Everyone knows some of the basics of probability, perhaps enough to play cards. Beyond the introductory ideas, there are many wonderful results that are unfamiliar to the layman, but which are well within our grasp to understand and appreciate. Some of the most remarkable results in probability are those that are related to limit theorems—statements about what happens when the trial is repeated many times. The most famous of these is the Law of Large Numbers, which mathematicians, engineers, economists, and many others use every day.
In this book, Lesigne has made these limit theorems accessible by stating everything in terms of a game of tossing of a coin: heads or tails. In this way, the analysis becomes much clearer, helping establish the reader's intuition about probability. Moreover, very little generality is lost, as many situations can be modelled from combinations of coin tosses.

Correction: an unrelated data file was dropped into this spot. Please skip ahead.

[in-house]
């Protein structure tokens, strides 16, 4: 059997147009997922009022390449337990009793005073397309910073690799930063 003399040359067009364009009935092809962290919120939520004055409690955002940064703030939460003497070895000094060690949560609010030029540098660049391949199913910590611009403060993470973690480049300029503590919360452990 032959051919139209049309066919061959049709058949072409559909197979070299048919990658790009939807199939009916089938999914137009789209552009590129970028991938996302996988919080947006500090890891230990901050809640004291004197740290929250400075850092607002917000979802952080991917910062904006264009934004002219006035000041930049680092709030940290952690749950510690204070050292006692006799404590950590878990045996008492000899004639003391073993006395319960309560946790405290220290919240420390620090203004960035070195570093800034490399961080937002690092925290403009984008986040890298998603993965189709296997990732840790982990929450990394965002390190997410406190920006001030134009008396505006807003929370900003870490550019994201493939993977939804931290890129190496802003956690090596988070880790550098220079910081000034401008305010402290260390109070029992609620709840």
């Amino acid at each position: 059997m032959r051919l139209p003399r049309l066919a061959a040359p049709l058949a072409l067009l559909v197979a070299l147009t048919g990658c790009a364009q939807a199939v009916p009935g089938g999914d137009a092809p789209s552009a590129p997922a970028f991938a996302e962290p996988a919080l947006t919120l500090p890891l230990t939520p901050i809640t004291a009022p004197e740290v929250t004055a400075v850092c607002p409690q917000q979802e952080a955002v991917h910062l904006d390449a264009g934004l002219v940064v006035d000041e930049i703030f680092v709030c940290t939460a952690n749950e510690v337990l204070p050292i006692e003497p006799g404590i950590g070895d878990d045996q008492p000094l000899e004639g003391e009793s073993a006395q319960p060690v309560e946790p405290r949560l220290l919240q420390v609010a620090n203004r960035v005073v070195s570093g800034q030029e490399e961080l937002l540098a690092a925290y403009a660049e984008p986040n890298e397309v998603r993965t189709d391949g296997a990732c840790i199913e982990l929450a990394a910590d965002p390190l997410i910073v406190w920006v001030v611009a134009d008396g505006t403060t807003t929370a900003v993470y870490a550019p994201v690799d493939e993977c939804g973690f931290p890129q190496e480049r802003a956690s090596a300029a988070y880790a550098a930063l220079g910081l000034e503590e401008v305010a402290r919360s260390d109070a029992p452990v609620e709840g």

This book is suitable for anyone who would like to learn more about mathematical probability and has had a one-year undergraduate course in analysis.
Emmanuel Lesigne, Université François Rabelais, Tours, France
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